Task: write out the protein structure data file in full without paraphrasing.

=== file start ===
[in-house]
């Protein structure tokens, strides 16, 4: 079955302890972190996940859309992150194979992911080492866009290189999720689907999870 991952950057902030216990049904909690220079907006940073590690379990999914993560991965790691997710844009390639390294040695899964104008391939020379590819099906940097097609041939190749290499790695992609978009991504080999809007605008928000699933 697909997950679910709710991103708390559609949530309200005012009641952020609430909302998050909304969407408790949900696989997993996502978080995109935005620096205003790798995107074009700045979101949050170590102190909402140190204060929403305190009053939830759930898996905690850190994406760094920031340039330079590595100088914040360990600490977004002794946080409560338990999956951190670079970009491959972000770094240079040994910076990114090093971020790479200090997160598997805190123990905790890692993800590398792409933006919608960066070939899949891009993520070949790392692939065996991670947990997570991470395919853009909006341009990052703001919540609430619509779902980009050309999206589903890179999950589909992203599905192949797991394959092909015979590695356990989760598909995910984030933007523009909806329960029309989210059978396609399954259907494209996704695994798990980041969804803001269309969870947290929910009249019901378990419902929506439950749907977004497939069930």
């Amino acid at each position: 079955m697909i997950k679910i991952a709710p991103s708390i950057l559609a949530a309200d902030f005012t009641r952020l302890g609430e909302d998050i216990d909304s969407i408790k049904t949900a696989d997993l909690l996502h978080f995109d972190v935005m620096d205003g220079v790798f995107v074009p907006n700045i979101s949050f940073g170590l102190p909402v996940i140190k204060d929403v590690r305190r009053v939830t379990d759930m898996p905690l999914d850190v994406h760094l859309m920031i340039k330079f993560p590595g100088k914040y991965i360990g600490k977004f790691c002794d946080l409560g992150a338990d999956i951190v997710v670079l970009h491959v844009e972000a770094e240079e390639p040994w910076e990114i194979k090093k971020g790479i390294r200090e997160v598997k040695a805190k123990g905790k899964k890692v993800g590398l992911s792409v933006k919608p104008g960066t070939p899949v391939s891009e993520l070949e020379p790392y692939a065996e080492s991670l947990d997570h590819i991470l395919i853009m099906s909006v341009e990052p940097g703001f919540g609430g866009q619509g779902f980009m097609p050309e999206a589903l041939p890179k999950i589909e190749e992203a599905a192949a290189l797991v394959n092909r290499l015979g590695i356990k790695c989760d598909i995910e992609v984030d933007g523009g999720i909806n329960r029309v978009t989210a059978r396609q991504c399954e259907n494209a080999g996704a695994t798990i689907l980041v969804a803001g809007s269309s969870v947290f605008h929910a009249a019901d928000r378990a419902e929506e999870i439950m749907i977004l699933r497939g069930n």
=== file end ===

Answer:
[in-house]
């Protein structure tokens, strides 16, 4: 079955302890972190996940859309992150194979992911080492866009290189999720689907999870 991952950057902030216990049904909690220079907006940073590690379990999914993560991965790691997710844009390639390294040695899964104008391939020379590819099906940097097609041939190749290499790695992609978009991504080999809007605008928000699933 697909997950679910709710991103708390559609949530309200005012009641952020609430909302998050909304969407408790949900696989997993996502978080995109935005620096205003790798995107074009700045979101949050170590102190909402140190204060929403305190009053939830759930898996905690850190994406760094920031340039330079590595100088914040360990600490977004002794946080409560338990999956951190670079970009491959972000770094240079040994910076990114090093971020790479200090997160598997805190123990905790890692993800590398792409933006919608960066070939899949891009993520070949790392692939065996991670947990997570991470395919853009909006341009990052703001919540609430619509779902980009050309999206589903890179999950589909992203599905192949797991394959092909015979590695356990989760598909995910984030933007523009909806329960029309989210059978396609399954259907494209996704695994798990980041969804803001269309969870947290929910009249019901378990419902929506439950749907977004497939069930």
């Amino acid at each position: 079955m697909i997950k679910i991952a709710p991103s708390i950057l559609a949530a309200d902030f005012t009641r952020l302890g609430e909302d998050i216990d909304s969407i408790k049904t949900a696989d997993l909690l996502h978080f995109d972190v935005m620096d205003g220079v790798f995107v074009p907006n700045i979101s949050f940073g170590l102190p909402v996940i140190k204060d929403v590690r305190r009053v939830t379990d759930m898996p905690l999914d850190v994406h760094l859309m920031i340039k330079f993560p590595g100088k914040y991965i360990g600490k977004f790691c002794d946080l409560g992150a338990d999956i951190v997710v670079l970009h491959v844009e972000a770094e240079e390639p040994w910076e990114i194979k090093k971020g790479i390294r200090e997160v598997k040695a805190k123990g905790k899964k890692v993800g590398l992911s792409v933006k919608p104008g960066t070939p899949v391939s891009e993520l070949e020379p790392y692939a065996e080492s991670l947990d997570h590819i991470l395919i853009m099906s909006v341009e990052p940097g703001f919540g609430g866009q619509g779902f980009m097609p050309e999206a589903l041939p890179k999950i589909e190749e992203a599905a192949a290189l797991v394959n092909r290499l015979g590695i356990k790695c989760d598909i995910e992609v984030d933007g523009g999720i909806n329960r029309v978009t989210a059978r396609q991504c399954e259907n494209a080999g996704a695994t798990i689907l980041v969804a803001g809007s269309s969870v947290f605008h929910a009249a019901d928000r378990a419902e929506e999870i439950m749907i977004l699933r497939g069930n």